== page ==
- That the LNP Integrity Paper should be updated and implemented and all candidates should be required to acknowledge and accept its requirements. That the LNP in government or opposition be required to adhere to the principles which include:
- broken promises will not be tolerated by the public;
- corruption and lack of accountability will not be tolerated;
- the institutions of state must be respected.
- That major policy issues proposed by the parliamentary party where possible be subjected to debate at either the state council or the state convention or, if found to be urgent, be considered by the president’s committee/state executive for comment.
- That a party platform detailing the party’s principles and policies be finalised for distribution to members as a matter of urgency.
- That the president and the state director, in the LNP Annual Report indicate that the administrative, organisational, financial and policy responsibilities as required under the LNP’s constitution has been complied with.
- That the central campaign committee be restructured to include party policy and decentralised representatives as determined by the president and parliamentary leader.
- The position of campaign director should be separate from the state director and report to the state president.
- The review committee notes that a limited number of federal issues impacted adversely on the state campaign, in particular the controversy over the awarding of knighthoods, the GP co-payment and the defence pay issue and recommends:
- That close consultation be establish between the central campaign committee and the federal leadership to minimise adverse impacts on state campaigns of federal issues and that a liaison unit be established between central headquarters (CHQ) and the federal leader’s office.
- That a central campaign strategy allow increased decision making for local campaigns.
- That state elections be avoided during the month of January as it is a recognised holiday period.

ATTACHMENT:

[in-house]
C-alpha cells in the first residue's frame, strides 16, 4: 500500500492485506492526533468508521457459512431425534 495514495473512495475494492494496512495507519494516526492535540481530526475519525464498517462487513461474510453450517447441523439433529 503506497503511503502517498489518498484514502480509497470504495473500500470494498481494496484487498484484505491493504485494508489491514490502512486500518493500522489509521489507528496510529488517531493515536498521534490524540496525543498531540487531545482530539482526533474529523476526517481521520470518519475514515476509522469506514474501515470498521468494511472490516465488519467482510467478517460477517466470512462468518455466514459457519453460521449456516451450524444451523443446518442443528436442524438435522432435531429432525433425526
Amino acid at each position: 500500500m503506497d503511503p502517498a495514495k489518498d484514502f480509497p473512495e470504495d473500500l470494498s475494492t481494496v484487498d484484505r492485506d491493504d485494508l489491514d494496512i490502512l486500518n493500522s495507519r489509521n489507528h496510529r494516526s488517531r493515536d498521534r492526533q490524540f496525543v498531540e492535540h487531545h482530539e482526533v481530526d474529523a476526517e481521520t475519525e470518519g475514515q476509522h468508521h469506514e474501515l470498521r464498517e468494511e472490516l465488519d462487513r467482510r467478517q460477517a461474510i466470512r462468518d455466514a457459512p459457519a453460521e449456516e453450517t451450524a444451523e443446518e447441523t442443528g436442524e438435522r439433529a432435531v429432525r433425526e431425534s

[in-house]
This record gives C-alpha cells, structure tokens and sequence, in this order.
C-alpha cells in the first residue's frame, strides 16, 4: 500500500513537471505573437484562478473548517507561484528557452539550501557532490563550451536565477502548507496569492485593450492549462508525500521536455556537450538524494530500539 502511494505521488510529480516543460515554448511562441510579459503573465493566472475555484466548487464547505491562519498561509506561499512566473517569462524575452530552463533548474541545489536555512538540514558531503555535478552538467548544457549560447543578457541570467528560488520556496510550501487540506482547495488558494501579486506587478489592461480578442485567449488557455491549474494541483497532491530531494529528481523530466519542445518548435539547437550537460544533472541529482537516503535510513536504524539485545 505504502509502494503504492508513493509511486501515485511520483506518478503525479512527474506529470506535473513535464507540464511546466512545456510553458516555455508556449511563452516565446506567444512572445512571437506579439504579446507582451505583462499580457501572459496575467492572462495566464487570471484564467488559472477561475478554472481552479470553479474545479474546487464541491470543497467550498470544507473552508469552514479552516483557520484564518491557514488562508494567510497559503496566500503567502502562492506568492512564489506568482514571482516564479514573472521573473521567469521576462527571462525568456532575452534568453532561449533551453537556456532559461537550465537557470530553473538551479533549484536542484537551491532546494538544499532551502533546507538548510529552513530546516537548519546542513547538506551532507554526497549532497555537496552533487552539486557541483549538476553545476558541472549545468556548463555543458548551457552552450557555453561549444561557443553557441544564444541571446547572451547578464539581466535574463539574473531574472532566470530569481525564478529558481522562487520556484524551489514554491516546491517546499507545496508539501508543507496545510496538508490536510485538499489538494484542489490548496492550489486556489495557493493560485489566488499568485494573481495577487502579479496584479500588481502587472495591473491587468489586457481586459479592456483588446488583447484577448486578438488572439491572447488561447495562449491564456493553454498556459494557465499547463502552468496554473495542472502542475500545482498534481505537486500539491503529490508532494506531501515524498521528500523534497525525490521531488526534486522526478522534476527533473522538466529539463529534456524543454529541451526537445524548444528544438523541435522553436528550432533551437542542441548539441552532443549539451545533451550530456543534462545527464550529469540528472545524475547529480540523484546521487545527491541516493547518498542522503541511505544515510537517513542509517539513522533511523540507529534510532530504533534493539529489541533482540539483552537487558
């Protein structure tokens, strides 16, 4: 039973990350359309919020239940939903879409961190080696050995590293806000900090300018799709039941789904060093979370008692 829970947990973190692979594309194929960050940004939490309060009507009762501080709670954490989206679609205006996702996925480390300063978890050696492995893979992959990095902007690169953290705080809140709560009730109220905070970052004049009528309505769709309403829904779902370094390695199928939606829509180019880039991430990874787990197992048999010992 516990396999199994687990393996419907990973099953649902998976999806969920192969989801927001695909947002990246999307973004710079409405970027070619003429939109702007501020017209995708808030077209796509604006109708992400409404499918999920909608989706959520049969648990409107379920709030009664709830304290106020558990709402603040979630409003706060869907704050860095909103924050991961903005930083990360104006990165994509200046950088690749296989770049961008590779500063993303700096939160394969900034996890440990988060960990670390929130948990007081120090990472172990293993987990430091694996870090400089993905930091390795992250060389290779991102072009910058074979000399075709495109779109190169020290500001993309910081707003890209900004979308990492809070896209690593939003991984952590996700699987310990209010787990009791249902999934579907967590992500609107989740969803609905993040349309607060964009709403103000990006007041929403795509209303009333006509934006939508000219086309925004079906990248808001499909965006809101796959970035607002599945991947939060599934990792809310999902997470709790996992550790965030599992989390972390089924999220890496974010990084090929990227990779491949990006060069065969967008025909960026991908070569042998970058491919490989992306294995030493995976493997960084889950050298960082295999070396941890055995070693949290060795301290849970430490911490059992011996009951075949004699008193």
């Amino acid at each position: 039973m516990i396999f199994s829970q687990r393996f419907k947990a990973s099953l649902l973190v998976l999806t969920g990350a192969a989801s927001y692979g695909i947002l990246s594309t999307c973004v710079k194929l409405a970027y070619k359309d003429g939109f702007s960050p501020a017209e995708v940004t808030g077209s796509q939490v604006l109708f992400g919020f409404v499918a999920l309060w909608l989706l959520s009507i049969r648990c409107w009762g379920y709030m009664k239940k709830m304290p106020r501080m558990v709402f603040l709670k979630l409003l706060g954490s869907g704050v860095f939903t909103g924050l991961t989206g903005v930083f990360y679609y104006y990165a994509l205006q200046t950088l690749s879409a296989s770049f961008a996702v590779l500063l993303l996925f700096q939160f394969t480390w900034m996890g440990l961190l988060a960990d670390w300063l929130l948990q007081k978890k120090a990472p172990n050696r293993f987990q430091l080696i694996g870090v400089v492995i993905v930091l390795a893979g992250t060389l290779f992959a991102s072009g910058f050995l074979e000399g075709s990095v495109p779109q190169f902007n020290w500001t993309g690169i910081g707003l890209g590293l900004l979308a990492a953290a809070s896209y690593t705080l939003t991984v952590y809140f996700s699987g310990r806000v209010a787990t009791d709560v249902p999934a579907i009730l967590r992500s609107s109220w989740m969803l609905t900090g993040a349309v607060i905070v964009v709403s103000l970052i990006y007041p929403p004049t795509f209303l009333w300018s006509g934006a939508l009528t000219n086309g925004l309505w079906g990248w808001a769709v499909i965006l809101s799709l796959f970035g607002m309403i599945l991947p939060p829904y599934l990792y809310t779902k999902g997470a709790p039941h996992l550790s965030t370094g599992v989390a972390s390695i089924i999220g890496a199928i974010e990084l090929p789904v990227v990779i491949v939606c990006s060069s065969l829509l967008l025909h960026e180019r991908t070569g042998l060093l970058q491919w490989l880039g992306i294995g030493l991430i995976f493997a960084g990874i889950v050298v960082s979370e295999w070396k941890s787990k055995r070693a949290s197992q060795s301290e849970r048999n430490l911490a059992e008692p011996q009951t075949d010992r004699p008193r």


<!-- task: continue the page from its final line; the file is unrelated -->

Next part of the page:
- The review committee notes with concern:
- The absence of a marginal/target seats campaign at the 2015 state election and recommends that the strategy be reinstated for future state elections,
- the absence of a negative advertising campaign, the want of the central campaign committee to exploit the weaknesses of the prime opponent, and
- the lack of third party endorsements in support of the party’s policies and actions in the campaign.
- It is recommended that such strategies be included in future state election campaigns.
- Sitting MPS, recontesting the poll should be permitted to handle PVA’s for his/her electorate, whilst candidates PVAs should be managed by the central campaign.
- It is essential that booth advertising material should arrive prior to prepolling; booth signs should be of a size that enables them to be easily and safely transported.
- The centralised banking system and the campaign funding/ budgeting process should be reviewed specifically to provide party units with increased financial control and campaign committees with the latitude to make funding decisions – whilst maintaining the link to CHQ budget/systems/agreements. It recommended that:
- That the treasurer report to state convention or council, as a matter of urgency, on measures that can be implemented to provide SEC’s with greater responsibility for their funds and budgets.
- The Just Vote 1 strategy should be reviewed to ensure that it is applicable to the political and election circumstances.
- The review committee notes the enhancements to the applicant review process for the endorsement of candidates and recommends that the processes be monitored to ensure they are robust to meet any issue that may emerge.
- Plebiscites should be the preferred method for the selection of candidates.
- That the CHQ organisational structure be reviewed to improve efficiency with emphasis on communications, policy development, membership services and the delivery thereof.
- That the gender balance of the state executive be a consideration of members when electing persons to roles on this body.
- That all appointments made by the state president or the state executive be subject to confirmation by state council.
- That the composition of the president’s committee be widened to include the parliamentary leader or his nominee.